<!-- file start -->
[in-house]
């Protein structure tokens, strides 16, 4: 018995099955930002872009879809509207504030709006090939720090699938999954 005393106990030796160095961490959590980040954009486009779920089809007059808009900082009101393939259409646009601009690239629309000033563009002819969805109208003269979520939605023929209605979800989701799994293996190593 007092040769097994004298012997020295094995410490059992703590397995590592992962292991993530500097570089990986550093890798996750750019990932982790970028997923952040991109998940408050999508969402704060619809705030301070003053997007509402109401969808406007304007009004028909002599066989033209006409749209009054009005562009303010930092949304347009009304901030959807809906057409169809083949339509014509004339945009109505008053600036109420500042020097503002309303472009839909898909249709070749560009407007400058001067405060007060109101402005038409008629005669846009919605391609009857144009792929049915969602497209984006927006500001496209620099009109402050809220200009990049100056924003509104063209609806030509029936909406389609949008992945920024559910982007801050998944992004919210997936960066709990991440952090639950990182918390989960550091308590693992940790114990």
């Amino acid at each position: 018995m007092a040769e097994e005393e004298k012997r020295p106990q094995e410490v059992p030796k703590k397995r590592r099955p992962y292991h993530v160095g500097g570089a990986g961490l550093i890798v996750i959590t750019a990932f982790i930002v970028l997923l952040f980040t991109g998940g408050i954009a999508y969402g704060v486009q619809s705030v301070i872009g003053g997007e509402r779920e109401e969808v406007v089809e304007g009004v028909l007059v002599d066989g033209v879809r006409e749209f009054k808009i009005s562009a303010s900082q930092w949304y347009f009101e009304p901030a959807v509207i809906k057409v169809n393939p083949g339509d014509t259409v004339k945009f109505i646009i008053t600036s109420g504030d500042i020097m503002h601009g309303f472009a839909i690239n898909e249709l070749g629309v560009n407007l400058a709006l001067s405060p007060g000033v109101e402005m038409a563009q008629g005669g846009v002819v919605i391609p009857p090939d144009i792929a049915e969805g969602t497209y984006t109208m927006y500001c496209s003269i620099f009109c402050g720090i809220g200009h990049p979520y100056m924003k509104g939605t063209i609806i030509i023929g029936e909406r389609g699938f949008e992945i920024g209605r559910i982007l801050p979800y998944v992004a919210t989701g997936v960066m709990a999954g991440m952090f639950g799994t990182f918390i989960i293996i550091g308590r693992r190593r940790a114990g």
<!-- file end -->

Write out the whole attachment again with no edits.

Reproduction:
[in-house]
């Protein structure tokens, strides 16, 4: 018995099955930002872009879809509207504030709006090939720090699938999954 005393106990030796160095961490959590980040954009486009779920089809007059808009900082009101393939259409646009601009690239629309000033563009002819969805109208003269979520939605023929209605979800989701799994293996190593 007092040769097994004298012997020295094995410490059992703590397995590592992962292991993530500097570089990986550093890798996750750019990932982790970028997923952040991109998940408050999508969402704060619809705030301070003053997007509402109401969808406007304007009004028909002599066989033209006409749209009054009005562009303010930092949304347009009304901030959807809906057409169809083949339509014509004339945009109505008053600036109420500042020097503002309303472009839909898909249709070749560009407007400058001067405060007060109101402005038409008629005669846009919605391609009857144009792929049915969602497209984006927006500001496209620099009109402050809220200009990049100056924003509104063209609806030509029936909406389609949008992945920024559910982007801050998944992004919210997936960066709990991440952090639950990182918390989960550091308590693992940790114990």
């Amino acid at each position: 018995m007092a040769e097994e005393e004298k012997r020295p106990q094995e410490v059992p030796k703590k397995r590592r099955p992962y292991h993530v160095g500097g570089a990986g961490l550093i890798v996750i959590t750019a990932f982790i930002v970028l997923l952040f980040t991109g998940g408050i954009a999508y969402g704060v486009q619809s705030v301070i872009g003053g997007e509402r779920e109401e969808v406007v089809e304007g009004v028909l007059v002599d066989g033209v879809r006409e749209f009054k808009i009005s562009a303010s900082q930092w949304y347009f009101e009304p901030a959807v509207i809906k057409v169809n393939p083949g339509d014509t259409v004339k945009f109505i646009i008053t600036s109420g504030d500042i020097m503002h601009g309303f472009a839909i690239n898909e249709l070749g629309v560009n407007l400058a709006l001067s405060p007060g000033v109101e402005m038409a563009q008629g005669g846009v002819v919605i391609p009857p090939d144009i792929a049915e969805g969602t497209y984006t109208m927006y500001c496209s003269i620099f009109c402050g720090i809220g200009h990049p979520y100056m924003k509104g939605t063209i609806i030509i023929g029936e909406r389609g699938f949008e992945i920024g209605r559910i982007l801050p979800y998944v992004a919210t989701g997936v960066m709990a999954g991440m952090f639950g799994t990182f918390i989960i293996i550091g308590r693992r190593r940790a114990g």